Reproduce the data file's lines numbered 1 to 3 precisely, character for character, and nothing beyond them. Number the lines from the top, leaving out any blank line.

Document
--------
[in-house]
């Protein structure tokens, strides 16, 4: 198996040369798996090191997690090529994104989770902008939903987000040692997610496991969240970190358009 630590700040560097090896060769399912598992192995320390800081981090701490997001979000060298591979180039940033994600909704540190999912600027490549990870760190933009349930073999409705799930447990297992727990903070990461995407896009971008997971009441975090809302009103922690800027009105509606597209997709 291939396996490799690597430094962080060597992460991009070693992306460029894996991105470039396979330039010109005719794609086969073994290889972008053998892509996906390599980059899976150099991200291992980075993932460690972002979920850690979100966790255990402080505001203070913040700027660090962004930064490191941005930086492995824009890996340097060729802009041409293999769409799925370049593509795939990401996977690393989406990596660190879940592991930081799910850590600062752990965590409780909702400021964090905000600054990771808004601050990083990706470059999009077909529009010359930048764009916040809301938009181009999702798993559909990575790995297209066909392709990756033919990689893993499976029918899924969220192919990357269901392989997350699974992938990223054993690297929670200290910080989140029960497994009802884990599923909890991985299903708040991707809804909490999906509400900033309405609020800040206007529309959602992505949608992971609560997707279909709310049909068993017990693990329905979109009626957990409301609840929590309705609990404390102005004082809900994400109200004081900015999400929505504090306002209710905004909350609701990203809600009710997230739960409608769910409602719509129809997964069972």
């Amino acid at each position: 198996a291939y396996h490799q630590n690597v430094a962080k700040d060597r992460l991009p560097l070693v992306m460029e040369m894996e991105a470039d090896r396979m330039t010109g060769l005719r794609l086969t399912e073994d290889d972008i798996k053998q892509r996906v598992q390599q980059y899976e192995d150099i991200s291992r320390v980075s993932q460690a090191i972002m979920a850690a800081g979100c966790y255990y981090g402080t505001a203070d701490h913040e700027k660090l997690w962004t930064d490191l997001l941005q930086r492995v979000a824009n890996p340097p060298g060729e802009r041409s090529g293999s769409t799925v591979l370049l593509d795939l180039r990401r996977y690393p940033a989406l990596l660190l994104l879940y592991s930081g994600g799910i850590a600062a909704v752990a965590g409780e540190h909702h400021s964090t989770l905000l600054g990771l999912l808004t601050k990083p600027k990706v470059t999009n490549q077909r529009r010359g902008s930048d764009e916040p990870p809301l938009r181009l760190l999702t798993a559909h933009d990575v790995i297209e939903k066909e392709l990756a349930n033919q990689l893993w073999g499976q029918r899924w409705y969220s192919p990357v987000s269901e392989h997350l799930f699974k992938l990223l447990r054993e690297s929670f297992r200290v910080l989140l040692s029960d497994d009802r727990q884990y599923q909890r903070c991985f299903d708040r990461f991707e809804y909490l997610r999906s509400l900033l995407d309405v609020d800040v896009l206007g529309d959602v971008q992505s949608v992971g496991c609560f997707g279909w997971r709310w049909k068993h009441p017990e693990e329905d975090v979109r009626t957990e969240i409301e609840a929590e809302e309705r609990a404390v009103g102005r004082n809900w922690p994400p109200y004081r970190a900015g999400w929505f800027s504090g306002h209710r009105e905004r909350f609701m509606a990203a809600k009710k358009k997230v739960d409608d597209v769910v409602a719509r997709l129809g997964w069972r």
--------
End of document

[in-house]
């Protein structure tokens, strides 16, 4: 198996040369798996090191997690090529994104989770902008939903987000040692997610496991969240970190358009 630590700040560097090896060769399912598992192995320390800081981090701490997001979000060298591979180039940033994600909704540190999912600027490549990870760190933009349930073999409705799930447990297992727990903070990461995407896009971008997971009441975090809302009103922690800027009105509606597209997709 291939396996490799690597430094962080060597992460991009070693992306460029894996991105470039396979330039010109005719794609086969073994290889972008053998892509996906390599980059899976150099991200291992980075993932460690972002979920850690979100966790255990402080505001203070913040700027660090962004930064490191941005930086492995824009890996340097060729802009041409293999769409799925370049593509795939990401996977690393989406990596660190879940592991930081799910850590600062752990965590409780909702400021964090905000600054990771808004601050990083990706470059999009077909529009010359930048764009916040809301938009181009999702798993559909990575790995297209066909392709990756033919990689893993499976029918899924969220192919990357269901392989997350699974992938990223054993690297929670200290910080989140029960497994009802884990599923909890991985299903708040991707809804909490999906509400900033309405609020800040206007529309959602992505949608992971609560997707279909709310049909068993017990693990329905979109009626957990409301609840929590309705609990404390102005004082809900994400109200004081900015999400929505504090306002209710905004909350609701990203809600009710997230739960409608769910409602719509129809997964069972």
């Amino acid at each position: 198996a291939y396996h490799q630590n690597v430094a962080k700040d060597r992460l991009p560097l070693v992306m460029e040369m894996e991105a470039d090896r396979m330039t010109g060769l005719r794609l086969t399912e073994d290889d972008i798996k053998q892509r996906v598992q390599q980059y899976e192995d150099i991200s291992r320390v980075s993932q460690a090191i972002m979920a850690a800081g979100c966790y255990y981090g402080t505001a203070d701490h913040e700027k660090l997690w962004t930064d490191l997001l941005q930086r492995v979000a824009n890996p340097p060298g060729e802009r041409s090529g293999s769409t799925v591979l370049l593509d795939l180039r990401r996977y690393p940033a989406l990596l660190l994104l879940y592991s930081g994600g799910i850590a600062a909704v752990a965590g409780e540190h909702h400021s964090t989770l905000l600054g990771l999912l808004t601050k990083p600027k990706v470059t999009n490549q077909r529009r010359g902008s930048d764009e916040p990870p809301l938009r181009l760190l999702t798993a559909h933009d990575v790995i297209e939903k066909e392709l990756a349930n033919q990689l893993w073999g499976q029918r899924w409705y969220s192919p990357v987000s269901e392989h997350l799930f699974k992938l990223l447990r054993e690297s929670f297992r200290v910080l989140l040692s029960d497994d009802r727990q884990y599923q909890r903070c991985f299903d708040r990461f991707e809804y909490l997610r999906s509400l900033l995407d309405v609020d800040v896009l206007g529309d959602v971008q992505s949608v992971g496991c609560f997707g279909w997971r709310w049909k068993h009441p017990e693990e329905d975090v979109r009626t957990e969240i409301e609840a929590e809302e309705r609990a404390v009103g102005r004082n809900w922690p994400p109200y004081r970190a900015g999400w929505f800027s504090g306002h209710r009105e905004r909350f609701m509606a990203a809600k009710k358009k997230v739960d409608d597209v769910v409602a719509r997709l129809g997964w069972r």